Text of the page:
8 Things Everyone Should Know About Their First Credit Card

Your first credit card

Having your own credit card is a big first step towards becoming a financially independent adult. But what many don’t realize is that how you manage a credit card goes beyond what you choose to purchase. For banks and other creditors, it’s a measure of your trustworthiness and using it responsibly is an important first step toward building your credit rating.

It may not seem important now, but if you’re looking to rent an apartment, your landlord is likely to be looking at your credit score. Want to buy a car? The dealership will want to check your credit rating, and so will the insurance company. Looking to buy your own home? Your credit score can significantly impact whether you can qualify for a home mortgage and what your interest rate could be.

So, before you sign up for your first credit card, here are eight things you should always remember:

1. Pick the Right Card

Credit card companies advertise everywhere. In 2015 alone, banks and credit card companies spent almost $1 billion in advertising. This includes everything from commercials with Jennifer Garner, to online promotions through sites like CreditKarma.com, to the countless letters that consumers receive with offers of low-interest credit cards with great rewards programs.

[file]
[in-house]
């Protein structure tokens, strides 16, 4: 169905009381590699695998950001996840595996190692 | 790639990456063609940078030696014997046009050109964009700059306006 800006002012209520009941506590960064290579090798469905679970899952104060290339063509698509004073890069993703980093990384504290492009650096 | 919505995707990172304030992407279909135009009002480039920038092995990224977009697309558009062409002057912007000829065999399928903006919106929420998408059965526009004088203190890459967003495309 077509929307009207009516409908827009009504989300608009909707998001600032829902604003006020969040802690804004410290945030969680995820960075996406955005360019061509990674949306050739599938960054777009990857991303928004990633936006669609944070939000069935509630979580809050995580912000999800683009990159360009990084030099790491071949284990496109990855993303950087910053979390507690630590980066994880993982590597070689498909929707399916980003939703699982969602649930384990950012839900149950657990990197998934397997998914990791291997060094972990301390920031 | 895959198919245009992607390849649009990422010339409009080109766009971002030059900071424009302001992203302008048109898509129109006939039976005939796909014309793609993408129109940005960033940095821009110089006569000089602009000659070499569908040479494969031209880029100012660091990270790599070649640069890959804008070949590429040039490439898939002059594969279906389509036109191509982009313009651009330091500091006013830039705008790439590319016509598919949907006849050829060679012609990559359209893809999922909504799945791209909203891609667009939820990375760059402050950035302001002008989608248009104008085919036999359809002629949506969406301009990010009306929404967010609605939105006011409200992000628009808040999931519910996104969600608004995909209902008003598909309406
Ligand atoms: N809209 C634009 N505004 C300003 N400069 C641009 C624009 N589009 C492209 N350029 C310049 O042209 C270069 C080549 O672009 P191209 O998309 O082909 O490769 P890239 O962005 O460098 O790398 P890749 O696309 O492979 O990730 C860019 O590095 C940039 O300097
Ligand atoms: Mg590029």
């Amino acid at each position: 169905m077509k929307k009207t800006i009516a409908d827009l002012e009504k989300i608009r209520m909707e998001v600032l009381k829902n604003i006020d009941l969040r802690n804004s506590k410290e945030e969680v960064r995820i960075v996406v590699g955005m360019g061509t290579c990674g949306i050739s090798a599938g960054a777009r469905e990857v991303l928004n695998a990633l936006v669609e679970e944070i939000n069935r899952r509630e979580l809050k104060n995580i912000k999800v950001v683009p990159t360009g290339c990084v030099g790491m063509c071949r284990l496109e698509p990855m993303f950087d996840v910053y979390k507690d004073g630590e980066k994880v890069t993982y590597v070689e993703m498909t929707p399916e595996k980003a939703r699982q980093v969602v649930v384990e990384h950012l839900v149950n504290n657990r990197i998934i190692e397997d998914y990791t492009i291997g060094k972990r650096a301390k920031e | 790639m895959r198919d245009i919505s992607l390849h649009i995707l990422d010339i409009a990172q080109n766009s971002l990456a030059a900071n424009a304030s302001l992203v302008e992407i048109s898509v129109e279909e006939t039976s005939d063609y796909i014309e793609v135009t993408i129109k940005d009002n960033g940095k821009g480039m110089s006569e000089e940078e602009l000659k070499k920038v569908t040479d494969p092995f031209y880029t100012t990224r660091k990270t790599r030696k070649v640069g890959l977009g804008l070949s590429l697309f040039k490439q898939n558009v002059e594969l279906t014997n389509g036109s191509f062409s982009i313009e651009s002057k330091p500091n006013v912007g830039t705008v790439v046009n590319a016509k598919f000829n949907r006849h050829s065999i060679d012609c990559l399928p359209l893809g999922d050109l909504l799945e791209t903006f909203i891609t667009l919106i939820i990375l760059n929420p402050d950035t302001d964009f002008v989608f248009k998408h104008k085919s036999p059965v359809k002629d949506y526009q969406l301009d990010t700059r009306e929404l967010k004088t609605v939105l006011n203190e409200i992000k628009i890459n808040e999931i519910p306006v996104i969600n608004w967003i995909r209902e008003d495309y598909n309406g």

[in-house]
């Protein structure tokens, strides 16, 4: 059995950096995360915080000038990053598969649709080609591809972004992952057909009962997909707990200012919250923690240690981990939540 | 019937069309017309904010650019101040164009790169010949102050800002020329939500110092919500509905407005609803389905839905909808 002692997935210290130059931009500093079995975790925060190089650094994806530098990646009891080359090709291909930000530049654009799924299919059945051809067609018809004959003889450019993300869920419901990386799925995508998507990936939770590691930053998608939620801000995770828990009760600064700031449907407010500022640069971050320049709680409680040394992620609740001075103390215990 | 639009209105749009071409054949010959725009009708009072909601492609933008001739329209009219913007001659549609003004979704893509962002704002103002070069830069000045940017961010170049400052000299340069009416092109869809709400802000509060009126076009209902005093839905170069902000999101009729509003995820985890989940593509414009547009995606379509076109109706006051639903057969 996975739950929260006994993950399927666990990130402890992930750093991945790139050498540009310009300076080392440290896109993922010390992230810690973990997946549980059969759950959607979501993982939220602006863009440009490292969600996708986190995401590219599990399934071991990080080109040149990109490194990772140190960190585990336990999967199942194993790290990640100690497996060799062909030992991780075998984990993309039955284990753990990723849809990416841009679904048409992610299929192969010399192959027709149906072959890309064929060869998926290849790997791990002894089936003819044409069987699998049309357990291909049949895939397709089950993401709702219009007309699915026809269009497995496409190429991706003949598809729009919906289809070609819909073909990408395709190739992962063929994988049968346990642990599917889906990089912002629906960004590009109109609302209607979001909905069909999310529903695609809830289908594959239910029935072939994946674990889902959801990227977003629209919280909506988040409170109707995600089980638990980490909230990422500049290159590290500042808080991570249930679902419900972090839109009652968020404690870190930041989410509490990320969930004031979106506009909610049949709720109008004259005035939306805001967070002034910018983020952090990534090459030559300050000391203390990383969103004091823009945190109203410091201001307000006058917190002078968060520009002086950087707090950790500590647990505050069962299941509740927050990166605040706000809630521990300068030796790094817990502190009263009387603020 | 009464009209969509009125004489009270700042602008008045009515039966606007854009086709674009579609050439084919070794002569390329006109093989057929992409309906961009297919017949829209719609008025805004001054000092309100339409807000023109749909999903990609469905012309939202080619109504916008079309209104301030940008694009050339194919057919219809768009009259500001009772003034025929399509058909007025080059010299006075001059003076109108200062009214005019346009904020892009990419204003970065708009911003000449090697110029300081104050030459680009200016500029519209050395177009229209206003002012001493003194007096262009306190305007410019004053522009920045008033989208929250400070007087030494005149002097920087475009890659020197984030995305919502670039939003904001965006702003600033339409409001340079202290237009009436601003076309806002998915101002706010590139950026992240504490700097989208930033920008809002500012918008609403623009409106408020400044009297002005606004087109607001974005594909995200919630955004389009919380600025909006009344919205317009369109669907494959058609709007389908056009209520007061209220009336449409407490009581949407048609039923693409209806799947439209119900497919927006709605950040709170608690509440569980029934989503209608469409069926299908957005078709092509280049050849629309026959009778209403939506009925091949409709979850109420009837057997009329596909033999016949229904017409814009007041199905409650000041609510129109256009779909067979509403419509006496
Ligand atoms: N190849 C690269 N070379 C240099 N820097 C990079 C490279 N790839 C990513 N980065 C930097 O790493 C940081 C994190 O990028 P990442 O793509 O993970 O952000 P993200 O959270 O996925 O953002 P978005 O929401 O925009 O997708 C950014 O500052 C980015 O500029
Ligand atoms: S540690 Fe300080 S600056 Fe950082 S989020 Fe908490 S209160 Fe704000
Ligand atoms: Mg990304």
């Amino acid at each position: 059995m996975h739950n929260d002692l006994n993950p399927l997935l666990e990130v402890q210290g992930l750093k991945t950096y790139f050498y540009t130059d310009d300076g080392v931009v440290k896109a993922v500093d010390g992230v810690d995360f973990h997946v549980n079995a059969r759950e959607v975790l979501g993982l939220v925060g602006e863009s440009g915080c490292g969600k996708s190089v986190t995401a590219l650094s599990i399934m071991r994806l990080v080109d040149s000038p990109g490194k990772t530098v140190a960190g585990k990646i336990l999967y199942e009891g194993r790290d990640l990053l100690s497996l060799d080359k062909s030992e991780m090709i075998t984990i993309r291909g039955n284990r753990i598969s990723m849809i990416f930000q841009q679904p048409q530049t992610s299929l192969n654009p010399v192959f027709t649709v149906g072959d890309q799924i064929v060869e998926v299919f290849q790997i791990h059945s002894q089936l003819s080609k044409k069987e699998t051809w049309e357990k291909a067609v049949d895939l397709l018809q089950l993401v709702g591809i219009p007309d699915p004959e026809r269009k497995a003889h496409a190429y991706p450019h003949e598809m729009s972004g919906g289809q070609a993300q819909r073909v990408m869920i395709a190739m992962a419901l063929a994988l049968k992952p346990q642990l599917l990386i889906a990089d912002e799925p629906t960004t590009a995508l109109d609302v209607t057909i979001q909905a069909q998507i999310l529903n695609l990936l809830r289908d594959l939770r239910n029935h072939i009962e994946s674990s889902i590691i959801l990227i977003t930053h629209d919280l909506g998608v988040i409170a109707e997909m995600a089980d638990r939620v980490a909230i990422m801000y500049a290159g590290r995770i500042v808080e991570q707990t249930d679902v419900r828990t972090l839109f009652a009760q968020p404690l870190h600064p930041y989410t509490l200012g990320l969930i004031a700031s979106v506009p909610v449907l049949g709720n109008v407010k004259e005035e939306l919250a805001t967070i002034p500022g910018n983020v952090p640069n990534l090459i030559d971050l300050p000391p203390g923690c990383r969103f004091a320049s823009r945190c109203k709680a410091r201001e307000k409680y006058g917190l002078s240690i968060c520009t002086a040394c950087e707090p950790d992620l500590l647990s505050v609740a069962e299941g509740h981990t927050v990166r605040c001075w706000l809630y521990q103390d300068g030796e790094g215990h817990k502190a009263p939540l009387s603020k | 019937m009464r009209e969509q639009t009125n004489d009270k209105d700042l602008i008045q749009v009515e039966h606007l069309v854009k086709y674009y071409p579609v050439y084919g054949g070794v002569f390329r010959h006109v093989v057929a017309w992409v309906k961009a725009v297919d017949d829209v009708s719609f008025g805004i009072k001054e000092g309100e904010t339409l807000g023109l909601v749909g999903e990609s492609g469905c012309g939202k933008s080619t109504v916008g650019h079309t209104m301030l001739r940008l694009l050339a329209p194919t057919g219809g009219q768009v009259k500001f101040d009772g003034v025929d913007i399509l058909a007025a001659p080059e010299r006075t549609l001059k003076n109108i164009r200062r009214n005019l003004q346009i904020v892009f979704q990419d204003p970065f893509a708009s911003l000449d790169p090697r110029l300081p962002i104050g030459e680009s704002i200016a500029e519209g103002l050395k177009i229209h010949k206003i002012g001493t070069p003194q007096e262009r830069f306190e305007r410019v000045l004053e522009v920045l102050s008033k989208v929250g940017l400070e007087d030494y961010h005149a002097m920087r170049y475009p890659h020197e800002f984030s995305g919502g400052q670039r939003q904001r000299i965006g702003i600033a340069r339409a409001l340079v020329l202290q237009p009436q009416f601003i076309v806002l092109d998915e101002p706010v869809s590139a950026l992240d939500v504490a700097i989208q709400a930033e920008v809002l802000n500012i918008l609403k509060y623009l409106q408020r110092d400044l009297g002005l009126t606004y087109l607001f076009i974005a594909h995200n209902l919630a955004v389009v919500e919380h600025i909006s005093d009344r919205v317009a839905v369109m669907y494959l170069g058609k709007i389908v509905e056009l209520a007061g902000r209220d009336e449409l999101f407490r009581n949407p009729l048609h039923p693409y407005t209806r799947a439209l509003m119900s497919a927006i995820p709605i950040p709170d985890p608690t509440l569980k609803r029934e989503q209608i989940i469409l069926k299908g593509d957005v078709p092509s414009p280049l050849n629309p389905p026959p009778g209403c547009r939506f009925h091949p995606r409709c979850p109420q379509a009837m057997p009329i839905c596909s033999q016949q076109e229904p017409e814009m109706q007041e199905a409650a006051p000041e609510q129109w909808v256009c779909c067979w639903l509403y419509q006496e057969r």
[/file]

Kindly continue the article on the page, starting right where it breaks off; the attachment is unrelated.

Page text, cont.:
The good news is that there are plenty of options, that is why you shouldn’t just sign up for any card. Take the time to comparison shop and find the card that is best for you.

2. Take an Interest in Your Credit Card Interest Rate

Many credit cards will offer you a zero percent introductory rate when you sign up. However, that rate is only temporary. Once the introductory period is over, you may find yourself paying 15 percent, 18 percent, or more, in interest.
Zero percent introductory rates are good if you plan to pay off your debt in the short term, however, in the long term, it may be in your best interest to look for a card with a lower interest rate that remains stable over time.

Also, keep in mind that your interest rate can go up over time and if you miss payments, the credit card company may be allowed to raise your interest rate even more.

3. Spend Wisely

When you have a credit card, it’s tempting to use it to buy things you couldn’t afford before. However, credit cards should be reserved for important purchases, and occasionally for emergencies. If you’re using your credit card for day to day purchases, make sure you’re able to pay those off each month, or else you’ll essentially be paying more for every item. If you find yourself in this situation, you may want to look at your overall spending habits and look for ways to budget and save.

4. Don’t Test Your Limits: Understand Your Credit Limit

When you get a credit card and see that you have a credit limit of thousands of dollars, it’s easy to get seduced by the power of high balances. In fact, the more you use your credit card, the more likely that the company will raise your limit. They want you to carry a balance because this allows them to charge more in interest and fees each month.